Indigenous Nebbiolo d’Alba 2015

The Indigenous Nebbiolo d’Alba 2015 is 100% Nebbiolo grape sourced from a family owned Estate in the Roero district of Piedmont in northern Italy. Indigenous Selection is an importer representing a carefully curated portfolio of wineries mainly in the Piedmont and Tuscany areas of Italy. The Indigenous label was created to be an old school second label, today 2nd and 3rd labels are often conceived to be their own separate category, but traditionally a second label was produced by what was left-over or declassified from the 1st label. There are a variety of reasons for wine to be declassified, the vineyard yield was greater than they needed or these grapes had characteristics similar to wine that already made it into the top label, the reasons for not making the cut don’t have to have anything to do with being of lesser quality. The second label will have a different oak barrel program from the top label and typically will be in barrel a for a shorter period of time and see less aging. The result is a wine that may be a little more fruit-forward and “easy drinking“, but at a significant cost reduction from the top wine label. If you are not familiar with the Nebbiolo, it is the grape used to make Barolo, one of the great wines of Italy, a wine with tremendous aging potential and a wine that almost never falls into the CheapWineFinder’s price range. But, the Indigenous Nebbiolo d’Alba 2015 should be well under $20. The alcohol content is 14.%.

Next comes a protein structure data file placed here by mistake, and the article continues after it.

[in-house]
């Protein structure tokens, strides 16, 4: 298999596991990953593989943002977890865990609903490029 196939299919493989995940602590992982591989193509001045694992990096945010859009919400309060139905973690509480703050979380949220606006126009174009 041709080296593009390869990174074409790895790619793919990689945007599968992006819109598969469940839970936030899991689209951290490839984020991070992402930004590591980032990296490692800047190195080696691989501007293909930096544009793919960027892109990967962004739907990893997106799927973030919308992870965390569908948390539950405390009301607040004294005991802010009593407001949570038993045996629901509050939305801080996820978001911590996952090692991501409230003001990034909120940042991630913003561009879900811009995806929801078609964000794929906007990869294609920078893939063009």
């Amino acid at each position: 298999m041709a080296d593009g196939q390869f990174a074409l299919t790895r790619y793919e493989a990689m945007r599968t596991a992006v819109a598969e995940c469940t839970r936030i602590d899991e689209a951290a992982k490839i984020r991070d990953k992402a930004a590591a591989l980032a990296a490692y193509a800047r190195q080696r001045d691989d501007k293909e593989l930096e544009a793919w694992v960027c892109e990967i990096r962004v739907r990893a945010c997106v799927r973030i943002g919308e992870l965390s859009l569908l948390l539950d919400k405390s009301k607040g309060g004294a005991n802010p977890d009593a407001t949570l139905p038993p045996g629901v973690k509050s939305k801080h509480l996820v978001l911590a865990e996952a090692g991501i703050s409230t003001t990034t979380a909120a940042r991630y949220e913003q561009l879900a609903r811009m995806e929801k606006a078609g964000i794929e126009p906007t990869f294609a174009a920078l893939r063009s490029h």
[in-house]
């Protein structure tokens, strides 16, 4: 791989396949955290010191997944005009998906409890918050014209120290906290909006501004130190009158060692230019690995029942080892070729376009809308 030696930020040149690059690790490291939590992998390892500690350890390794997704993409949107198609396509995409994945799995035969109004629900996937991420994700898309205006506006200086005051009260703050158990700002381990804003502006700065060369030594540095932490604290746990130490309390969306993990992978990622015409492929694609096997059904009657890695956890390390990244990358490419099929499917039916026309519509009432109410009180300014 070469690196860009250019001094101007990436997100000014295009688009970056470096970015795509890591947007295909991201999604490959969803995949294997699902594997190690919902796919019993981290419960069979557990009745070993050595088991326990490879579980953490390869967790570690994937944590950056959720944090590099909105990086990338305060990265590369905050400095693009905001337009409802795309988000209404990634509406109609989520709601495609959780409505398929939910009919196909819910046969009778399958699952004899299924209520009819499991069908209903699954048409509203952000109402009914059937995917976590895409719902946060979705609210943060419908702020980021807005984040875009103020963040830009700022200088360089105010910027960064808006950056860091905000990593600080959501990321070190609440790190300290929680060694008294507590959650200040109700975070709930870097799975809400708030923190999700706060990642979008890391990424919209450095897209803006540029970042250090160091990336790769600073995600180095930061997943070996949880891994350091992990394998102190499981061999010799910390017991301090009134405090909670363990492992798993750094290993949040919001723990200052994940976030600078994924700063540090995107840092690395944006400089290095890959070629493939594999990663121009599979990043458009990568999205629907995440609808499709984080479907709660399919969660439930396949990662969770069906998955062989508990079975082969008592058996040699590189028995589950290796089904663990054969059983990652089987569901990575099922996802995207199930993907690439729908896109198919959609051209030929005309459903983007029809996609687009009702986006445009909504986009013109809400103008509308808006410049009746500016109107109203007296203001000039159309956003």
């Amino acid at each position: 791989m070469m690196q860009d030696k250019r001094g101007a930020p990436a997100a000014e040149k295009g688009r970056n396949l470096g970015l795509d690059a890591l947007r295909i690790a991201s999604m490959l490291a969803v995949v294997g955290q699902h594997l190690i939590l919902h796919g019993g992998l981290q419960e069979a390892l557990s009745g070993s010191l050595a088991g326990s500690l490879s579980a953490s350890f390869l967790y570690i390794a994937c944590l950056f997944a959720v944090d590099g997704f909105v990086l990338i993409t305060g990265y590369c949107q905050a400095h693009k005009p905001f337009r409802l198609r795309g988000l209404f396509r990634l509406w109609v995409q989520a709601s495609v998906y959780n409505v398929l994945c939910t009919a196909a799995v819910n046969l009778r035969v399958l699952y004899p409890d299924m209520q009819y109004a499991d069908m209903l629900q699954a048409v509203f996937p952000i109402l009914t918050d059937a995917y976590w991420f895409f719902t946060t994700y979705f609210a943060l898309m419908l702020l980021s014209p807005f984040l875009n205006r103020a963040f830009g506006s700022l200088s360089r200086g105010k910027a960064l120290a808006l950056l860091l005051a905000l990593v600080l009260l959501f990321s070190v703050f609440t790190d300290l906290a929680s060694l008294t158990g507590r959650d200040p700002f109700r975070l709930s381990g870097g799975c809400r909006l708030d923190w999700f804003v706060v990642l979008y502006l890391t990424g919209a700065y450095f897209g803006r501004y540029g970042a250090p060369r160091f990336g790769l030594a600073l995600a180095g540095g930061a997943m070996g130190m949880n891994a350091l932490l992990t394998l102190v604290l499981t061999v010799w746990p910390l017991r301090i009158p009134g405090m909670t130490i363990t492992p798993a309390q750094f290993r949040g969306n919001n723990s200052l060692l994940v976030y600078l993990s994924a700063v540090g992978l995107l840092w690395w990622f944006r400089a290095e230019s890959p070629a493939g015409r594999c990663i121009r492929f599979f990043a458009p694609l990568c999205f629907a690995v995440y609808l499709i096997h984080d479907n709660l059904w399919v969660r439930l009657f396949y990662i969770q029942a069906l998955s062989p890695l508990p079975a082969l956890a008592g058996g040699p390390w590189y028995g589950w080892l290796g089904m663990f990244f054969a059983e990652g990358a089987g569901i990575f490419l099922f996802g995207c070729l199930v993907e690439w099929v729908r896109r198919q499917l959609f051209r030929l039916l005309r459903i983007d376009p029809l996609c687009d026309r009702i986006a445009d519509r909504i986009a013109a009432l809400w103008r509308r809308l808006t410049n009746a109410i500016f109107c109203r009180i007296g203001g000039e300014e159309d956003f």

The color is a beautiful strawberry jelly red. The nose is stringent, ripe red berries, smokey with oak spice, pepper, plums, and exotic spices. This is a taut, sleek, focused wine, with balanced acidity. It tastes of blackberry, blueberry, licorice, and tobacco. The mid-palate adds cherry, tart cranberry, and vanilla cream. The tannins add structure but don’t interfere with the tasting profile. The finish is long and full.

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The Indigenous Nebbiolo d’Alba 2015 is a wine that drinks above its price point, a quick check of the web showed it selling for $14 or $15. Barolo is out of reach for most value priced wine drinkers, but the Nebbiolo grape can provide great value if you know what you are looking for. The Indigenous label is a simple way of finding that value, otherwise you need to know which Piedmont producer is declassifying his good stuff and sticking it on his second label and then you have to figure out the name of the 2nd label. Now, the leg work is done for you. Drink Nebbiolo, it is a great grape that makes great wine and here it is also an affordable wine.

 

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Don’t tell anyone, but there is absolutely no correlation between the cost of wine and the quality of wine.